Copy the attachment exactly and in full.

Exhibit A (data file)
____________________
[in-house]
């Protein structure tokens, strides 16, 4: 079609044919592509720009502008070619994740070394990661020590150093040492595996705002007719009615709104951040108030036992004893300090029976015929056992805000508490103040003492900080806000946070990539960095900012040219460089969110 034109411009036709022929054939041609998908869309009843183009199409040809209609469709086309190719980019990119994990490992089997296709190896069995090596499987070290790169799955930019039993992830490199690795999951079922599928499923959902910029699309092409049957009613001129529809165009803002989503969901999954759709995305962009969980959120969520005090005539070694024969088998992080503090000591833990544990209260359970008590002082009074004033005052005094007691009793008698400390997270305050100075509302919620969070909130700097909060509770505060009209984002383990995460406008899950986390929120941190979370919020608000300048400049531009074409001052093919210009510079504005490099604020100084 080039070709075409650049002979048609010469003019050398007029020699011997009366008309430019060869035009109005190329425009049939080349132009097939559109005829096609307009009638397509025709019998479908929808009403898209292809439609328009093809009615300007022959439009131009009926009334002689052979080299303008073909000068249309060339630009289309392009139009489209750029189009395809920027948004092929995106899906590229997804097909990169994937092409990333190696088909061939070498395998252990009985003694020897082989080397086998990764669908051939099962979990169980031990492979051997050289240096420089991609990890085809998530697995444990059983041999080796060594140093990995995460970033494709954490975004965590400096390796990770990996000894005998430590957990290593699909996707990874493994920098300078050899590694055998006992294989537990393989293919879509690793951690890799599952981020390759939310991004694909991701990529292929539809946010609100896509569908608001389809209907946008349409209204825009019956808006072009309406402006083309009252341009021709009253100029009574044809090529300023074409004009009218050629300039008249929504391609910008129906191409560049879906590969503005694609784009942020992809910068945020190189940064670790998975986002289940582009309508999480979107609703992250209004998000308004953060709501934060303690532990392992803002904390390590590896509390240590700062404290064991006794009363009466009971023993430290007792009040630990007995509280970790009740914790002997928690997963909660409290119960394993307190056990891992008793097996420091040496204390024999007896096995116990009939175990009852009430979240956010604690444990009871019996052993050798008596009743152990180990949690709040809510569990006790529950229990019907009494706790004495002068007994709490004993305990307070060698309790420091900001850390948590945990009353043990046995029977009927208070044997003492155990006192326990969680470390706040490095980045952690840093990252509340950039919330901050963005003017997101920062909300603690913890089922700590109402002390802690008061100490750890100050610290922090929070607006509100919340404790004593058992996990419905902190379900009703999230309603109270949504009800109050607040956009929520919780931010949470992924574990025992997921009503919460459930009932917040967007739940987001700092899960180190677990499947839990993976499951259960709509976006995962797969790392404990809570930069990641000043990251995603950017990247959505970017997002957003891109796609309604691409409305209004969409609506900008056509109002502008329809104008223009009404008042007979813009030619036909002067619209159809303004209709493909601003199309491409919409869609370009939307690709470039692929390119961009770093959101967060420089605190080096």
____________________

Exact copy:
[in-house]
């Protein structure tokens, strides 16, 4: 079609044919592509720009502008070619994740070394990661020590150093040492595996705002007719009615709104951040108030036992004893300090029976015929056992805000508490103040003492900080806000946070990539960095900012040219460089969110 034109411009036709022929054939041609998908869309009843183009199409040809209609469709086309190719980019990119994990490992089997296709190896069995090596499987070290790169799955930019039993992830490199690795999951079922599928499923959902910029699309092409049957009613001129529809165009803002989503969901999954759709995305962009969980959120969520005090005539070694024969088998992080503090000591833990544990209260359970008590002082009074004033005052005094007691009793008698400390997270305050100075509302919620969070909130700097909060509770505060009209984002383990995460406008899950986390929120941190979370919020608000300048400049531009074409001052093919210009510079504005490099604020100084 080039070709075409650049002979048609010469003019050398007029020699011997009366008309430019060869035009109005190329425009049939080349132009097939559109005829096609307009009638397509025709019998479908929808009403898209292809439609328009093809009615300007022959439009131009009926009334002689052979080299303008073909000068249309060339630009289309392009139009489209750029189009395809920027948004092929995106899906590229997804097909990169994937092409990333190696088909061939070498395998252990009985003694020897082989080397086998990764669908051939099962979990169980031990492979051997050289240096420089991609990890085809998530697995444990059983041999080796060594140093990995995460970033494709954490975004965590400096390796990770990996000894005998430590957990290593699909996707990874493994920098300078050899590694055998006992294989537990393989293919879509690793951690890799599952981020390759939310991004694909991701990529292929539809946010609100896509569908608001389809209907946008349409209204825009019956808006072009309406402006083309009252341009021709009253100029009574044809090529300023074409004009009218050629300039008249929504391609910008129906191409560049879906590969503005694609784009942020992809910068945020190189940064670790998975986002289940582009309508999480979107609703992250209004998000308004953060709501934060303690532990392992803002904390390590590896509390240590700062404290064991006794009363009466009971023993430290007792009040630990007995509280970790009740914790002997928690997963909660409290119960394993307190056990891992008793097996420091040496204390024999007896096995116990009939175990009852009430979240956010604690444990009871019996052993050798008596009743152990180990949690709040809510569990006790529950229990019907009494706790004495002068007994709490004993305990307070060698309790420091900001850390948590945990009353043990046995029977009927208070044997003492155990006192326990969680470390706040490095980045952690840093990252509340950039919330901050963005003017997101920062909300603690913890089922700590109402002390802690008061100490750890100050610290922090929070607006509100919340404790004593058992996990419905902190379900009703999230309603109270949504009800109050607040956009929520919780931010949470992924574990025992997921009503919460459930009932917040967007739940987001700092899960180190677990499947839990993976499951259960709509976006995962797969790392404990809570930069990641000043990251995603950017990247959505970017997002957003891109796609309604691409409305209004969409609506900008056509109002502008329809104008223009009404008042007979813009030619036909002067619209159809303004209709493909601003199309491409919409869609370009939307690709470039692929390119961009770093959101967060420089605190080096």